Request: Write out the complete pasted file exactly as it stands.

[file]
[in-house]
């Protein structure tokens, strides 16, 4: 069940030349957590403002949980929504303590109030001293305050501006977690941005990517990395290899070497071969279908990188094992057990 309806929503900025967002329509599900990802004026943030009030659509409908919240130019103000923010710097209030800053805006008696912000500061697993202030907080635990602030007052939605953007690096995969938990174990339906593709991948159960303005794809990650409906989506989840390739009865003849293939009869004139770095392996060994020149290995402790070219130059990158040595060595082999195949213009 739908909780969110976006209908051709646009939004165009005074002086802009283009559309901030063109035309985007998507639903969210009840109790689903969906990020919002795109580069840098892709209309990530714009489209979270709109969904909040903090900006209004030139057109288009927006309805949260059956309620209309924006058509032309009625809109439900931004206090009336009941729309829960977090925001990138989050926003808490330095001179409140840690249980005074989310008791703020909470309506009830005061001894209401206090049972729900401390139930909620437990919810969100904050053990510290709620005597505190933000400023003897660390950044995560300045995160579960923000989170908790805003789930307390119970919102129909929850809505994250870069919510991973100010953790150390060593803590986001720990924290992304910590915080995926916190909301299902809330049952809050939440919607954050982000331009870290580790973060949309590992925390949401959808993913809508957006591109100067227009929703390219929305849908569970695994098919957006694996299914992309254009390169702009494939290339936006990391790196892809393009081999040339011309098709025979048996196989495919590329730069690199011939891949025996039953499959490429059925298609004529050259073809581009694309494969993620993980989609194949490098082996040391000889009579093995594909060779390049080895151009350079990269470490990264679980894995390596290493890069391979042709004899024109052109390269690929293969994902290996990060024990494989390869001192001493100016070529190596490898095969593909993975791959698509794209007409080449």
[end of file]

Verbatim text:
[in-house]
């Protein structure tokens, strides 16, 4: 069940030349957590403002949980929504303590109030001293305050501006977690941005990517990395290899070497071969279908990188094992057990 309806929503900025967002329509599900990802004026943030009030659509409908919240130019103000923010710097209030800053805006008696912000500061697993202030907080635990602030007052939605953007690096995969938990174990339906593709991948159960303005794809990650409906989506989840390739009865003849293939009869004139770095392996060994020149290995402790070219130059990158040595060595082999195949213009 739908909780969110976006209908051709646009939004165009005074002086802009283009559309901030063109035309985007998507639903969210009840109790689903969906990020919002795109580069840098892709209309990530714009489209979270709109969904909040903090900006209004030139057109288009927006309805949260059956309620209309924006058509032309009625809109439900931004206090009336009941729309829960977090925001990138989050926003808490330095001179409140840690249980005074989310008791703020909470309506009830005061001894209401206090049972729900401390139930909620437990919810969100904050053990510290709620005597505190933000400023003897660390950044995560300045995160579960923000989170908790805003789930307390119970919102129909929850809505994250870069919510991973100010953790150390060593803590986001720990924290992304910590915080995926916190909301299902809330049952809050939440919607954050982000331009870290580790973060949309590992925390949401959808993913809508957006591109100067227009929703390219929305849908569970695994098919957006694996299914992309254009390169702009494939290339936006990391790196892809393009081999040339011309098709025979048996196989495919590329730069690199011939891949025996039953499959490429059925298609004529050259073809581009694309494969993620993980989609194949490098082996040391000889009579093995594909060779390049080895151009350079990269470490990264679980894995390596290493890069391979042709004899024109052109390269690929293969994902290996990060024990494989390869001192001493100016070529190596490898095969593909993975791959698509794209007409080449």